Tag Archive | publicity

Write a Book

Want the Best Business Card Ever?

Write a Book

Nearly every day, someone asks my advice on the best way to promote their business or themselves. I get the question at speaking engagements, at the office and, yes, sometimes at home. I don’t mind at all, because I’ve always got a good answer:

Write a book.

“A book?” some say — with obvious horror. “I’ve never written a book!”

Precisely my point. But let me back up a bit.

When I started EMSI 22 years ago, I soon realized the clients who got the attention of the media most quickly were those who’d written a book. Not just any book, mind you, but one that aligned with what they were promoting. The apple salesmen who wrote about apples were far more successful getting media coverage than those who wrote about oranges – and those who hadn’t written anything at all.

Why? Because yesterday’s business cards are today’s books. They give their authors immediate credibility, establishing them as experts in their fields. Credibility opens the door to journalists, talk show hosts, bloggers and anyone else creating content for hungry audiences. Who will they turn to as an expert source of information when a mysterious apple worm is destroying orchards? Johnny Appleseed, author of Red All Over – The Core of the Apple Industry.

There are some caveats. A poorly conceived, poorly designed, poorly written or poorly promoted book is worse than no book at all. Your book must capably and professionally represent your unique message – and you.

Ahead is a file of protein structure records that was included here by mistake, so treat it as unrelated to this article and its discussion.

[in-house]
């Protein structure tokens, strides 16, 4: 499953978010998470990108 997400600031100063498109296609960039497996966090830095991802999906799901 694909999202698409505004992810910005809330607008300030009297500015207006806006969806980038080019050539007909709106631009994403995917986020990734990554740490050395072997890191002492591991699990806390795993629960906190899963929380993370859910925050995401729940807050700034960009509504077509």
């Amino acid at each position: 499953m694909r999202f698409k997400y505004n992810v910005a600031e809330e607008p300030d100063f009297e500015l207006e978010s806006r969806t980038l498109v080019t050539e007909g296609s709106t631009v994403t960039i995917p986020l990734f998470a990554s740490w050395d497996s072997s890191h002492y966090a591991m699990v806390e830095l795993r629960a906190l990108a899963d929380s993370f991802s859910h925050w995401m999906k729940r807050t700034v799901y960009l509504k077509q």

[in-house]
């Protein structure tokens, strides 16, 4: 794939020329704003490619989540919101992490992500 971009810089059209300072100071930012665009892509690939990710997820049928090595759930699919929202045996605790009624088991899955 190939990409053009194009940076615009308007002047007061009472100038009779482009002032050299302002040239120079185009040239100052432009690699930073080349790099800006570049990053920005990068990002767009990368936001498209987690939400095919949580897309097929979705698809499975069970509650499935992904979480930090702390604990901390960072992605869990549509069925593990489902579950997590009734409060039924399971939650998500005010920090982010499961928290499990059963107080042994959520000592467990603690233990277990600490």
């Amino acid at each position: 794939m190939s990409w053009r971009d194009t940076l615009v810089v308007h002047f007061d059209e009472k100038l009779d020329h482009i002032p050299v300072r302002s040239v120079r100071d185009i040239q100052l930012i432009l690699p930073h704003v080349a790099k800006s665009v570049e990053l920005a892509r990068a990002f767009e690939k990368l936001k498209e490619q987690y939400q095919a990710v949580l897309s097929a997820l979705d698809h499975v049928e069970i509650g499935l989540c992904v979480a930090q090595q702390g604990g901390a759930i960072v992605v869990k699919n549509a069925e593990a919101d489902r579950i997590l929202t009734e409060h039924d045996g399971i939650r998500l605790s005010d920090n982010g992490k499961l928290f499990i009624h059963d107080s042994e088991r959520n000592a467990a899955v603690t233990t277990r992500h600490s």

Not a writer? Not a problem. There are talented freelance writers and editors out there  who can help.  (Note: contact CeliaSue Hecht to discuss)…

 

 

The first step is planning, and that’s up to you whether or not you will actually do the writing.  

• Decide on your book’s main idea. The central focus will be what drives the entire project, so it must match the message you want to convey and it must excite you. If you’re bored from the get-go, you’ll likely never see your project through to the end. A great way to test ideas is by running them through these five questions:

1. What message am I enthusiastic about that I want to convey?
2. Who can benefit from it?
3. How will it help them?
4. Why am I the one bringing this idea to them?
5. How can I make my points unique and different from what has already been said on the topic?

• Pay attention to your own reactions as you test-drive your ideas. Which idea makes you smile? Which excites you creatively? Which hits the essence of what you’re about – what you enjoy, think about and create every day? It may be an idea you never even realized inspired such passion in you.

• Consider what you really want to achieve by promoting yourself or your business. Business owners obviously want to grow their business and see it flourish; some people want to build careers as speakers. But often, there’s something deeper driving us and we may not even be aware of it. Taking the time to do some soul-searching to identify your real motivation can help you clarify your message and find your book’s focus.

A real-life example: When I sat down to write Celebritize Yourself, I planned a how-to book on commonly asked publicity questions.  But, when I ran that idea through the five-question test, I had trouble with No. 5.  So, I asked myself, “What do I most enjoy about my professional life?” The answer was easy: helping people identify and value what’s unique about them and their message.  In writing a book about how to get publicity, I realized I needed to explain why everyone has an expertise that should be shared.

It’s never too late to write your book. I know it seems daunting, but remember, the first time you do anything, it’s often a challenge. Remember how hard it was wobbling down the sidewalk on your first bicycle? You may have crashed a few times, skinned your knees and bumped your head, but you got back on and kept trying.

Call on that brave 6-year-old you and start planning your book!

 

About Marsha Friedman